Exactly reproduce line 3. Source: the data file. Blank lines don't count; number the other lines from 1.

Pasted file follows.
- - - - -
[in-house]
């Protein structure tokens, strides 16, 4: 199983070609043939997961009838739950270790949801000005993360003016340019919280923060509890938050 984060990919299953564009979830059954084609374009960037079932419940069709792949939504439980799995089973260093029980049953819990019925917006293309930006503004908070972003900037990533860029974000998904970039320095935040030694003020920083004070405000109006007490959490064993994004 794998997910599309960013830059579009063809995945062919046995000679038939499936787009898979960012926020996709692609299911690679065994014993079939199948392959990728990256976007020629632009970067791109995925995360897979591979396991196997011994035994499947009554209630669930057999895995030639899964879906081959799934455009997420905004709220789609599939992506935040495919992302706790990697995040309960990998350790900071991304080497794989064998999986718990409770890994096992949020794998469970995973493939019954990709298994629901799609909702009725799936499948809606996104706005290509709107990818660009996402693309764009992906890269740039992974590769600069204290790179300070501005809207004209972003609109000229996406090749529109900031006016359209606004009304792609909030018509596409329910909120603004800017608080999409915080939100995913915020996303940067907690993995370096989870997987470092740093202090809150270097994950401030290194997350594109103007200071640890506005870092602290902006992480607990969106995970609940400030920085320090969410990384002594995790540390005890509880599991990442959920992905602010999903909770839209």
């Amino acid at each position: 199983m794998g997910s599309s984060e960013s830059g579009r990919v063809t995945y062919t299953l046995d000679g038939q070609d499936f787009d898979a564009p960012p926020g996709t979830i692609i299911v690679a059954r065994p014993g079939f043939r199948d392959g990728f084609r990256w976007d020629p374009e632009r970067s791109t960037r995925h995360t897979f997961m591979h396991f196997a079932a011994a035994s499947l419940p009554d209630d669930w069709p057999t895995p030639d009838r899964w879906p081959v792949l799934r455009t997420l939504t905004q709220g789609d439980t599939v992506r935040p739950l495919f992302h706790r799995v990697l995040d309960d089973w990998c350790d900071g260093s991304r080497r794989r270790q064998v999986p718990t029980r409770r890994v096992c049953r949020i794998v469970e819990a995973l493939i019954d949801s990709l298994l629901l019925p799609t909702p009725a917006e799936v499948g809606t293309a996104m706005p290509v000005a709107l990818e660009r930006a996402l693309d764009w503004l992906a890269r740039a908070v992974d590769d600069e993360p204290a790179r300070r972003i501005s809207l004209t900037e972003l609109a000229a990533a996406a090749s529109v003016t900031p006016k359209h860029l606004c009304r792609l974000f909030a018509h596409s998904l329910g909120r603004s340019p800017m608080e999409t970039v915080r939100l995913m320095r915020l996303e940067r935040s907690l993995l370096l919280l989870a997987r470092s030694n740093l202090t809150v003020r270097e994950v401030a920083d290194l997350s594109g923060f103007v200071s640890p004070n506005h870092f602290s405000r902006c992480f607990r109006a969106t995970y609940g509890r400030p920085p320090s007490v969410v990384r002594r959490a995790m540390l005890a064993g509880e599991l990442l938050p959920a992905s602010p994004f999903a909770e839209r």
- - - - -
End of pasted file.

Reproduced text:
């Amino acid at each position: 199983m794998g997910s599309s984060e960013s830059g579009r990919v063809t995945y062919t299953l046995d000679g038939q070609d499936f787009d898979a564009p960012p926020g996709t979830i692609i299911v690679a059954r065994p014993g079939f043939r199948d392959g990728f084609r990256w976007d020629p374009e632009r970067s791109t960037r995925h995360t897979f997961m591979h396991f196997a079932a011994a035994s499947l419940p009554d209630d669930w069709p057999t895995p030639d009838r899964w879906p081959v792949l799934r455009t997420l939504t905004q709220g789609d439980t599939v992506r935040p739950l495919f992302h706790r799995v990697l995040d309960d089973w990998c350790d900071g260093s991304r080497r794989r270790q064998v999986p718990t029980r409770r890994v096992c049953r949020i794998v469970e819990a995973l493939i019954d949801s990709l298994l629901l019925p799609t909702p009725a917006e799936v499948g809606t293309a996104m706005p290509v000005a709107l990818e660009r930006a996402l693309d764009w503004l992906a890269r740039a908070v992974d590769d600069e993360p204290a790179r300070r972003i501005s809207l004209t900037e972003l609109a000229a990533a996406a090749s529109v003016t900031p006016k359209h860029l606004c009304r792609l974000f909030a018509h596409s998904l329910g909120r603004s340019p800017m608080e999409t970039v915080r939100l995913m320095r915020l996303e940067r935040s907690l993995l370096l919280l989870a997987r470092s030694n740093l202090t809150v003020r270097e994950v401030a920083d290194l997350s594109g923060f103007v200071s640890p004070n506005h870092f602290s405000r902006c992480f607990r109006a969106t995970y609940g509890r400030p920085p320090s007490v969410v990384r002594r959490a995790m540390l005890a064993g509880e599991l990442l938050p959920a992905s602010p994004f999903a909770e839209r």